Thursday, 6 March 2008

REVIEW: "Make Me A Song"

If They Might Be Giants were gay Jewish musical theatre composers, they would undoubtedly be William Finn. A master of writing upbeat tunes about remarkably downbeat subjects, Finn’s work (netting him a Tony for Falsettos and multiple nominations otherwise) has been compiled and brought to the UK in the form of Make Me A Song, a revue which ran briefly in New York last year.

To put it bluntly, Make Me A Song is a bizarre choice for a British theatre company's lineup. Finn’s work is undoubtedly American and revolves heavily around the New York Jewish-American experience. While the wider pieces such as the excerpts from Spelling Bee and A New Brain hit, it takes a certain level of insider knowledge to appreciate the nuance of songs like “Passover” and “Four Jews in a Room Bitching”, though the RZ’s fellow audience members certainly caught the gist as well as the more personal songs.

Despite the cultural barrier, the material shines over the evening, with the first act devoted to Finn’s career in general and the second presenting a miniature version of Falsettos before giving each performer a farewell piece, wisely ending right when the audience begins to check their watches.

Of course, a solid cast can sell anything, and on most levels this cast delivers. Gareth Snook is the evening’s ringleader, taking the majority of narrative moments and in some cases the role of Finn himself. Simon Thomas has a touch of bad boy to him, but a pure clean voice which betrays the looks. Locals will, of course, instantly recognise Ian H Watkins from his pop career, but the RZ came in ignorant of the performer’s past. In the words of his companion for the evening, “I wanted to hate him but he’s actually really good.” Indeed, Watkins has a boyish charm and innocence which only adds irony to songs like “My Dad’s A Homo”, and he is in fine voice.

On the female side, Louise Dearman is a blonde bombshell who hits the crazy high notes with seeming ease without losing the humour and tenderness of the moment. Sally Ann Triplett is woefully underused as a last minute addition to the cast, but shines in her limited appearances. Unfortunately, Frances Ruffelle has seen better days since her days in Starlight Express and Les Miz. While she can still make her notes and sings without issues, her acting is not what it used to be as shown by her spazz-tastic rendition of “My Friend the Dictionary”. Indeed, Ms. Ruffelle comes off like Natascia Diaz (who the RZ adores) at her worst.

Musical theatre fans will adore this show, and those unfamiliar with William Finn will find this a handy primer, though non-musical fans will be bored. In general, Make Me A Song is a highly pleasant evening, and maybe if it converts enough people to Finn, we can finally get a transfer of Spelling Bee.

Where: New Players Theatre
When: T-Su @ 19:30, Sa/Su @ 15:00
How Much: £15-35
Concessions: None listed.
RZ Unofficial “Worth Paying”: £25. This is solid off-Broadway material worthy of off-Broadway prices. However, the RZ is one to carry a grudge....
RZ Other Notes: ...and indeed, the box office staff and ushers at the New Players may be the rudest theatre workers in the West End. While the RZ was not present, his companion mentioned overhearing an usher berate a patron for asking the runtime at the interval before complaining about heavily comped audiences. Given that anybody who knows how to get free tickets to a show (including the RZ and his companion, both comped) is likely to be the sort who spreads word of mouth, the usher in question (along with the box office staff who’ve cancelled the RZ’s bookings before without notice) could use retraining in customer service. The RZ will say that the usher he talked to before the show (a polite, blonde young woman) was helpful as were the bar staff, even when all he wanted was some water, but the service level at the New Players is generally quite poor. Maybe it’s because a full time general manager at the NPT only gets £20,000/year according to the posted advert whereas a box office worker at the Royal Albert Hall gets £18,000. Some motivation to be customer friendly, eh?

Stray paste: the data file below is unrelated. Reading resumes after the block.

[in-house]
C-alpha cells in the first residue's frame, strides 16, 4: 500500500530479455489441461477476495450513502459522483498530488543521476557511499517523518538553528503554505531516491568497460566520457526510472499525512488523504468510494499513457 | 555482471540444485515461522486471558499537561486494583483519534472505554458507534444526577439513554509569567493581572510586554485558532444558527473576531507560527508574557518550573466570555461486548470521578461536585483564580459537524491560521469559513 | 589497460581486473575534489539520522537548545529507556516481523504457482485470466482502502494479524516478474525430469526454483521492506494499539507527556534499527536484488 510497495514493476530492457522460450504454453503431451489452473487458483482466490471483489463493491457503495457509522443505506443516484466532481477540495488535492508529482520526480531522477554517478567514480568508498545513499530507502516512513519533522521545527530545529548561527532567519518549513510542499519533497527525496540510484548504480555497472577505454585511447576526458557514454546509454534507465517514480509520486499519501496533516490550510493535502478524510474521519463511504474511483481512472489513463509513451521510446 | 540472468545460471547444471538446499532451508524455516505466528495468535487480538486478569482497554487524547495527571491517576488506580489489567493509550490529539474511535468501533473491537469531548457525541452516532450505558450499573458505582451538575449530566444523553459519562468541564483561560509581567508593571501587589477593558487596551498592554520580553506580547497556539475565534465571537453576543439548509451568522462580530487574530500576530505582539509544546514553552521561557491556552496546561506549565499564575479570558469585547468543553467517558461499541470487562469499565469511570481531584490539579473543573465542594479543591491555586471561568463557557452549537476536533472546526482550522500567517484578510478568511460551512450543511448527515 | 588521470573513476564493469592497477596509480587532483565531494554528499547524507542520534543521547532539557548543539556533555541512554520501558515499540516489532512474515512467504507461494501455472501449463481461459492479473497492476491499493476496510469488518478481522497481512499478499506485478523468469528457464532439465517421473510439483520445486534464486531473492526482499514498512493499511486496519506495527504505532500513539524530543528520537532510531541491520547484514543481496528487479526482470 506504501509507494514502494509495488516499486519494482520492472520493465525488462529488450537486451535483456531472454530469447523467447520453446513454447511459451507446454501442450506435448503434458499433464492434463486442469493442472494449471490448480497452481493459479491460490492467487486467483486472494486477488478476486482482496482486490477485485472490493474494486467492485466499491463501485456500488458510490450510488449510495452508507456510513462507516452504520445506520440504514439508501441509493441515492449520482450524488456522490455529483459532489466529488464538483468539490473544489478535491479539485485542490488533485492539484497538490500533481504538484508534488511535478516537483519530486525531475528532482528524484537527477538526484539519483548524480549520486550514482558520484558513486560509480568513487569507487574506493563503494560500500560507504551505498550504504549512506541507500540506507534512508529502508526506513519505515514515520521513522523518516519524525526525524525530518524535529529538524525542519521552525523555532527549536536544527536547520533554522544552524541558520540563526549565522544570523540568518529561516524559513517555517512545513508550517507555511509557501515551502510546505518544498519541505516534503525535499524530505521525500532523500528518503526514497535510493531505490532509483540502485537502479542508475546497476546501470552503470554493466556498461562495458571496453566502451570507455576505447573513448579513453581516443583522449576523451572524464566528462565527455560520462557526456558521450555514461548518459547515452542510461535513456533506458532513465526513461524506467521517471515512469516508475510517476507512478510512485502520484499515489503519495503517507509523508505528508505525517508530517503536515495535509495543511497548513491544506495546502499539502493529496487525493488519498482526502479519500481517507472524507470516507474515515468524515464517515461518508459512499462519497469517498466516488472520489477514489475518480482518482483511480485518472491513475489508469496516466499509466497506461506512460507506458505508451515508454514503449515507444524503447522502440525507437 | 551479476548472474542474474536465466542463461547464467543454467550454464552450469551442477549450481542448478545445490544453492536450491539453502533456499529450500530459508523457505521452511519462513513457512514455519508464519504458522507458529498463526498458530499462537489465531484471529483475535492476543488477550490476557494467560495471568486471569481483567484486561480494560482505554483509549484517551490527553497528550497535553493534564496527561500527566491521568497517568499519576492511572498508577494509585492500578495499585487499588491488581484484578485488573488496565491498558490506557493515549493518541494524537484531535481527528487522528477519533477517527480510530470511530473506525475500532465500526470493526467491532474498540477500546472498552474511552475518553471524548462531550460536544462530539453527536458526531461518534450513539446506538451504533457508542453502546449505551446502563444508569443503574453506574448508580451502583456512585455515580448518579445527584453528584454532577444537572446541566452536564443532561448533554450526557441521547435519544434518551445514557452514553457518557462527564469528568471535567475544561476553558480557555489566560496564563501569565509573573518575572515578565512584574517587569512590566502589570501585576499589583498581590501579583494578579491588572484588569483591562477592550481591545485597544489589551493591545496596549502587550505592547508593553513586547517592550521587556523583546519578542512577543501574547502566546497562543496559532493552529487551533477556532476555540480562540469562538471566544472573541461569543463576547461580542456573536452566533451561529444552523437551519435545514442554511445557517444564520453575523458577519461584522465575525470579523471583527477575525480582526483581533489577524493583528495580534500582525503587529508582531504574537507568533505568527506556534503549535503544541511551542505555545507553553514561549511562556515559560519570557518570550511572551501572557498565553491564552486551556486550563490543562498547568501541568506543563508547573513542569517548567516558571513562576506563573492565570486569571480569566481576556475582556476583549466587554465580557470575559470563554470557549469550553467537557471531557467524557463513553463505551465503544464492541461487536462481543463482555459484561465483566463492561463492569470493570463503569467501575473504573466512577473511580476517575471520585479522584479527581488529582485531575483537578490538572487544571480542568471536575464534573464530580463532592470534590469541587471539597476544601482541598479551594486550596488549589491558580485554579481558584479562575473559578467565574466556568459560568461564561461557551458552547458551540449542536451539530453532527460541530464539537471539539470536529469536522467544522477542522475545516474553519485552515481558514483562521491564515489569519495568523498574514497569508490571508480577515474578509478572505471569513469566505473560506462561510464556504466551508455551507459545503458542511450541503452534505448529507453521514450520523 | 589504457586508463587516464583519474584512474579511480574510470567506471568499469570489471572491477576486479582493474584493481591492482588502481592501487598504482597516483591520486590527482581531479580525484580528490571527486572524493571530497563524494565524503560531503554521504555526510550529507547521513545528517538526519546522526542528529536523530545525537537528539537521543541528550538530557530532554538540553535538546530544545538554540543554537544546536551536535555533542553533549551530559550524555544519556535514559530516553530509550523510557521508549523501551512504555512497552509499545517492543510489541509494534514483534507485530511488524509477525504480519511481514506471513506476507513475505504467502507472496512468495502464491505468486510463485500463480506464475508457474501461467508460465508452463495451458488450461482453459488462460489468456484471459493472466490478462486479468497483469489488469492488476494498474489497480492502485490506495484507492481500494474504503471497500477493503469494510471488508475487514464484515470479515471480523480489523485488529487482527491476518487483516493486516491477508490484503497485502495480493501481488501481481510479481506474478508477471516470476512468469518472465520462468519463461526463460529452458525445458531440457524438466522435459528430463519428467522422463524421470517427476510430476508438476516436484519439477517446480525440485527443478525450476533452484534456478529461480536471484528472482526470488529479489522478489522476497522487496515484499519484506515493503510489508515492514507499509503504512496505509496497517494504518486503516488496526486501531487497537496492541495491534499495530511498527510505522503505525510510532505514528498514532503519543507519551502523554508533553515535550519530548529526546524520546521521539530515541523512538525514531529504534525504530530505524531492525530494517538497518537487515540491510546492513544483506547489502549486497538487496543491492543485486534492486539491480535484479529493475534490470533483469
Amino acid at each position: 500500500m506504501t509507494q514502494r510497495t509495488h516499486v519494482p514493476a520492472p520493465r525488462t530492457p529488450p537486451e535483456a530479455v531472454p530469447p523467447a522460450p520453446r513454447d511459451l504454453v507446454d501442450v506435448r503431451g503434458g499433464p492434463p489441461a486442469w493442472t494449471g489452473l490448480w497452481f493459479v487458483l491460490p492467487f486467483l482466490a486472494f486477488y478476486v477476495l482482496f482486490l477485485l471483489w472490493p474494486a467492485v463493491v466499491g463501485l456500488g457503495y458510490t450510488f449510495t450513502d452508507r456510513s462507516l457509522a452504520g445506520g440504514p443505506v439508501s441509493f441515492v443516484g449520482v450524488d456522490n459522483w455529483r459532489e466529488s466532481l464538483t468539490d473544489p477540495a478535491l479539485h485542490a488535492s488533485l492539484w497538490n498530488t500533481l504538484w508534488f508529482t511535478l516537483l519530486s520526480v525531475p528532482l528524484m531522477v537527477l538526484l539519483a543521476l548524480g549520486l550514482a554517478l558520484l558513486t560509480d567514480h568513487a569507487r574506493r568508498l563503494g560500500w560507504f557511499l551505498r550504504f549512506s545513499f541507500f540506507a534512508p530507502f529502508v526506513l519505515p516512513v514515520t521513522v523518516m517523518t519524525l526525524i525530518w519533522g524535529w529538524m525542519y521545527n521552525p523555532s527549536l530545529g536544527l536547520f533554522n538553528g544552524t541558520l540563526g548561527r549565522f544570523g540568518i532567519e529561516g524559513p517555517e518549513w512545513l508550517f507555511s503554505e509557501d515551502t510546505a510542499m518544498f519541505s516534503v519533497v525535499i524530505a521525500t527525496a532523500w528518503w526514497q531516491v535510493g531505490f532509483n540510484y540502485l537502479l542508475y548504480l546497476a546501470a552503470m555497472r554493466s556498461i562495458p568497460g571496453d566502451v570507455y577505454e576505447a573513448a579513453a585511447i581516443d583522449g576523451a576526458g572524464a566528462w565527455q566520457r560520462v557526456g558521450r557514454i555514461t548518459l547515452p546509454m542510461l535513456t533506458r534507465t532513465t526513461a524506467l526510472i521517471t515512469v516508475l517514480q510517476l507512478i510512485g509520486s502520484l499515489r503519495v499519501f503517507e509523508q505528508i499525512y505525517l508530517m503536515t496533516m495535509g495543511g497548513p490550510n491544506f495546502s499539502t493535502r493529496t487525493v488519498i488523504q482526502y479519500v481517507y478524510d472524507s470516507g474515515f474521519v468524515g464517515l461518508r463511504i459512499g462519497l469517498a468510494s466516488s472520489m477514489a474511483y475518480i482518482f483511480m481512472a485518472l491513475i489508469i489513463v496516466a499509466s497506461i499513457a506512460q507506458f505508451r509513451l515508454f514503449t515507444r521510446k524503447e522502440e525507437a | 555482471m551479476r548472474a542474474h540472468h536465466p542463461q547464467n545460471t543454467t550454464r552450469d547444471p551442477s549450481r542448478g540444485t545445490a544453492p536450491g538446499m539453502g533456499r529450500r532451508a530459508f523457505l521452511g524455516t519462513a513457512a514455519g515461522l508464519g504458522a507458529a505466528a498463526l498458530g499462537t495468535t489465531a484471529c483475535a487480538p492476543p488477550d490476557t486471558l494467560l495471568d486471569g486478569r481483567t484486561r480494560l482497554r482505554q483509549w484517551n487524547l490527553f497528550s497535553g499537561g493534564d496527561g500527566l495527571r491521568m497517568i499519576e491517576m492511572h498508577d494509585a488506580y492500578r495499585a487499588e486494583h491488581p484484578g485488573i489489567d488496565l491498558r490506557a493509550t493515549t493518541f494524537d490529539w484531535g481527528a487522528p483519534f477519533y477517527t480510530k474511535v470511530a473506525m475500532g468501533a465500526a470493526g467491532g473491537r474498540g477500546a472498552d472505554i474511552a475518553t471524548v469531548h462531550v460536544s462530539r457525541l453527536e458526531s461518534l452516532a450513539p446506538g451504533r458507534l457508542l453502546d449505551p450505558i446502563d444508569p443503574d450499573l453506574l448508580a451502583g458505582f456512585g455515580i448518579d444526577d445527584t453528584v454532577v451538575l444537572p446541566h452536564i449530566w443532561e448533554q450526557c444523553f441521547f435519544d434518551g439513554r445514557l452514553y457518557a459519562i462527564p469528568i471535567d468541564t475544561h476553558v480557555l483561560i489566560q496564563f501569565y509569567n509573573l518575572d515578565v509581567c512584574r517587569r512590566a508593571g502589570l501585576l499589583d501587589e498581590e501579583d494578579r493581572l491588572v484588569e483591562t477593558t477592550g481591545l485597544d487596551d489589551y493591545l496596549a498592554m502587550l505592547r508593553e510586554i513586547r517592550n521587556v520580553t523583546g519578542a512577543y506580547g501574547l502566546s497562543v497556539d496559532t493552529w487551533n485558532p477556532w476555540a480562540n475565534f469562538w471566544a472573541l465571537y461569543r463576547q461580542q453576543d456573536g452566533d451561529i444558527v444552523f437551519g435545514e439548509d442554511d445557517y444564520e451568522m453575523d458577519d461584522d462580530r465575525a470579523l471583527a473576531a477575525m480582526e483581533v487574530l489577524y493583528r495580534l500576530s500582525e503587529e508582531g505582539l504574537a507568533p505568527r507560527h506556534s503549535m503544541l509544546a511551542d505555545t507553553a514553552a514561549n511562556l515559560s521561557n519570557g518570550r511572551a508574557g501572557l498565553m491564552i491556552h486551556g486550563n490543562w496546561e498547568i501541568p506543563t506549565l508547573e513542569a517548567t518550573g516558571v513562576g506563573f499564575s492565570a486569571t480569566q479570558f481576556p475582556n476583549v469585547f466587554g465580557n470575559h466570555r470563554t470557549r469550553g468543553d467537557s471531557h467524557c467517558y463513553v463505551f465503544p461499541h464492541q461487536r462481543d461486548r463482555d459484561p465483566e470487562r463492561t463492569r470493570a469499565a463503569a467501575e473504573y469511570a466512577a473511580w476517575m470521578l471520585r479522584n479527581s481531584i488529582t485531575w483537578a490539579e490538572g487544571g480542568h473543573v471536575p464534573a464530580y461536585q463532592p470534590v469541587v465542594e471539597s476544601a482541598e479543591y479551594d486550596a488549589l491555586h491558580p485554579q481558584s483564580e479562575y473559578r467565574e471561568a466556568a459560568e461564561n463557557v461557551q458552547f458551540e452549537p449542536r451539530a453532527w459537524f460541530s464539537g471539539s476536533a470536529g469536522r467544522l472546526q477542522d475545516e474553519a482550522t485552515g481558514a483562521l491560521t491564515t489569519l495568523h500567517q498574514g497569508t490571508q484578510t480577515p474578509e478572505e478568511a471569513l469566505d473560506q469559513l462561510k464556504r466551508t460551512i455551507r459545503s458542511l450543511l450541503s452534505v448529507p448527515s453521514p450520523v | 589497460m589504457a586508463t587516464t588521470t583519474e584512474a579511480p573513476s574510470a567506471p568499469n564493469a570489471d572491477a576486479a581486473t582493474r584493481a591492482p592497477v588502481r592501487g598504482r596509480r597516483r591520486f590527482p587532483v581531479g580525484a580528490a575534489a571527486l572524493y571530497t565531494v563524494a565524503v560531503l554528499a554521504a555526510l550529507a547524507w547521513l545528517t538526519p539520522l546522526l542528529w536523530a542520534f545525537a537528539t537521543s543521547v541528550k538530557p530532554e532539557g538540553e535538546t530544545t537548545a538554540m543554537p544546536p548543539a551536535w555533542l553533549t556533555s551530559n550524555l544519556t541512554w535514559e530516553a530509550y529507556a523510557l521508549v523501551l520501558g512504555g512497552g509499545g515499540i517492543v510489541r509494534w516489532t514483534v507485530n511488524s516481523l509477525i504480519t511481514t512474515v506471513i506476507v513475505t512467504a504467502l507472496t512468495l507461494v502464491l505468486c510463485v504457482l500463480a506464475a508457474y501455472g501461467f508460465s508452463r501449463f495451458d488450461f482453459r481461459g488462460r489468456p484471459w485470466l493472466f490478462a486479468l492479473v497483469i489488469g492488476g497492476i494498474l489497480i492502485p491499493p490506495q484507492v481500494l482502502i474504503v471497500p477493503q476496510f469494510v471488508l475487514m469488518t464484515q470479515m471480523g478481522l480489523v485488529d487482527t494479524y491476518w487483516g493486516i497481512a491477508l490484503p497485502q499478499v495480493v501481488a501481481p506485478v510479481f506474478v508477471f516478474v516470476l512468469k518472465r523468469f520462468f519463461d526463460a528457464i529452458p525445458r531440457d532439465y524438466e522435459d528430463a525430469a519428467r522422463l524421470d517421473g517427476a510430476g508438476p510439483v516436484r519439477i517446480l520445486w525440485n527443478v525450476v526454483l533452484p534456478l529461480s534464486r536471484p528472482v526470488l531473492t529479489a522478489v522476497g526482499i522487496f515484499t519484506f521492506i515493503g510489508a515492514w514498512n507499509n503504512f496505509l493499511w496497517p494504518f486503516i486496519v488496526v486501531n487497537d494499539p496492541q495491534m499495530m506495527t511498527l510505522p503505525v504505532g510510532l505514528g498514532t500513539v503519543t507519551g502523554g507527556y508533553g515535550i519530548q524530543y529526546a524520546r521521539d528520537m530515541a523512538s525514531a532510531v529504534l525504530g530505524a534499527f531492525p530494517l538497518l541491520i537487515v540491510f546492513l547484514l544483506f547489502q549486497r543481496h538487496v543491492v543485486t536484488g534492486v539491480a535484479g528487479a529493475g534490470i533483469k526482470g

Too bad for them - both the RZ and his companion would love to see this again (and pay for the privilege), but the RZ would rather spend his money where it’s more clearly wanted.

Oh, and the runtime which caused so much fuss? While the RZ was told two hours even before the show, it started on the late side and ran closer to 2:10. The song order is being tweaked and already didn’t match the programme, so 2:10 is what it’s likely to stay.

1 comment:

louise said...

Dear RZ,

I welcome you to give me a fuller feedback about your experiences in the Theatre. Did you actually attend the performance in the end up? Your Blog is somewhat un- clear.

I'm the venue administrator here at the New Players and generally we have a small and well functioning team - we're not main -stream westend but I find that works to our advantage - people come here for the bar and restaurant and to escape the more corporate side of westend theatre.

I've worked at a few different venues now at all levels and customers feedback is always appreciated whether its good or bad.

Please describe the staff that gave you a problem and I will ensure that they are spoken to. A general description should suffice as we have such a small team here.

We can't fix the problem unless we're told.

Many thanks